Just how do the various parts of a fish's anatomy work together to keep these fascinating creatures at home in their hazardous environment?
And what a risky life it is, with every fish species up to the Great White Shark himself being an item on someone else's lunch menu.
To survive a fish must me able to attack, defend, run (well, swim as fast as he can) or hide - and sometimes all of these in quick succession.
Fortunately, all fish have evolved to master at least one of these attributes to give itself a sporting chance of success.
Other than sharks, whose fins are more like the flippers we associate with dolphins, most fish have fins constructed of spines (or softer rays), supporting a webbed structure. These are the parts of a fish that enable it to swim, although some species have developed their fins for other purposes. Gurnards for example, can use their pectoral fins for poking around on the seabed.
This part of a fish is a its main propulsion unit. In most bony fishes the caudal fin is symmetrical, but in others the two lobes are of different shapes and sizes.
The shark is one such example where the upper lobe is the longer.
As you can see here, the thresher shark has taken this to the extreme.
Saltwater fish can have either one or two dorsal fins but some, like the pollack in the example above, have three. Their function is to keep the fish on an even keel when it's swimming, and to assist in making tight turns.
Often the 1st dorsal fin in supported by sharp spines which the fish uses to defend itself. In some cases the spines are poisonous and can cause a very painful injury, as anyone who has stood on a weaver fish will confirm. The second and third dorsal fins normally have soft rays rather than hard sharp spines - altogether more friendly.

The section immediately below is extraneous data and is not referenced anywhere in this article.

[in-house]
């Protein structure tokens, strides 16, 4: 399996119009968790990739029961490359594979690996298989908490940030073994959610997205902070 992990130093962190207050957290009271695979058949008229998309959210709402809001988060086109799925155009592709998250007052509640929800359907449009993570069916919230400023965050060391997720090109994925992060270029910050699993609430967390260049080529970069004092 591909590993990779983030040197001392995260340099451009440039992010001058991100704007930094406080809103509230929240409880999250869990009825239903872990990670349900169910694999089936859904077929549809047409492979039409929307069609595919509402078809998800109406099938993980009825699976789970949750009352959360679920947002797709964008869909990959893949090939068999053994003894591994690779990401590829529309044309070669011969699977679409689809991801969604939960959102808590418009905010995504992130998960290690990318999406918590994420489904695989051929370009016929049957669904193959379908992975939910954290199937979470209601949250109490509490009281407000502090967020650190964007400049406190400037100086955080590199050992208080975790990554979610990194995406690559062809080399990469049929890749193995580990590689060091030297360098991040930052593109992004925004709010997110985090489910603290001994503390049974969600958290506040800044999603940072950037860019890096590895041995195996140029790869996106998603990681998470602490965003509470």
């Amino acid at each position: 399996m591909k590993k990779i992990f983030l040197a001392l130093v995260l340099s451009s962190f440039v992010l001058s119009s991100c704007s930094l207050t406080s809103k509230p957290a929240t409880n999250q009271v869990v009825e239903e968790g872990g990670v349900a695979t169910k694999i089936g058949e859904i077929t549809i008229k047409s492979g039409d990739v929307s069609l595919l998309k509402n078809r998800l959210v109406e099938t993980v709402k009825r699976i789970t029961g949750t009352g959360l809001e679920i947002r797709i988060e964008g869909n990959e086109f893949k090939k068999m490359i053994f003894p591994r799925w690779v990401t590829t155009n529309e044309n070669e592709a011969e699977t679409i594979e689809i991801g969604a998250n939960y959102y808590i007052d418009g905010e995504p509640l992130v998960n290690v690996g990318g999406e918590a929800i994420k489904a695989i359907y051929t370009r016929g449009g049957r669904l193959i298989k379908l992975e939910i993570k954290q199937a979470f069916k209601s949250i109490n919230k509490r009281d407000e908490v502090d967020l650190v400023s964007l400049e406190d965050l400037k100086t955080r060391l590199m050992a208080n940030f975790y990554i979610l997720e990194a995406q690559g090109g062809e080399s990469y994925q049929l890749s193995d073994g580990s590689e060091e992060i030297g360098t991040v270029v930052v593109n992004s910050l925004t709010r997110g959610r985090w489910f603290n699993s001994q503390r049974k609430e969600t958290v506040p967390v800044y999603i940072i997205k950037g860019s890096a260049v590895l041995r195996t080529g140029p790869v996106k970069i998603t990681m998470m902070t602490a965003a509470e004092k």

Saltwater gamefish - marlin and sailfish for example - with their huge sail-like dorsal fin can fold it into a groove on their backs when it isn't needed, reducing drag and providing maximum hydrodynamic efficiency which allows the caudal fin to drive them forward at maximum speed.
Fish of the tuna and mackerel families have a number of small finlets between their final dorsal fin and the caudal fin, with a further set below.
Precisely what these are for I've no idea.
Fast-swimming fish species like the mako shark shown here often have one or two pairs of caudal keels which add stability to the caudal fin.
All bony fish have at least one anal fin, and others like our pollack above, have two. Whatever the quantity they're there to stabilise the fish when it's swimming. Gurnards use their pectoral fins for 'walking' along the bottom, a technique which mudskippers have developed even further.
The shark's pectoral fins are a more like a flipper than a fin, and their hydrodynamic design enable it to adjust its depth while swimming either slowly or at speed.
These give the fish the ability to turn sharply, stop quickly, dive and climb through the water.
This is a line of sensory receptors along the flanks of a fish which detects movement and vibrations in the water.
These are the two parts of the hard gill cover used to protect the delicate gills within. They're only present in bony fishes - cartilaginous fishes like sharks, skates and rays seem to manage perfectly well without them.
Fish don't use these for breathing of course, but they can detect scent in the water through them - sort of like smelling.
Downrigger ~ The cranelike device incorporating a line-counter reel often seen on the sterns of sport-fishing boats, which lowers a trolling weight on a wire line to a pre-determined depth. The trolling line is attached just above the weight, which gets the lure down to depths that would otherwise be unachievable.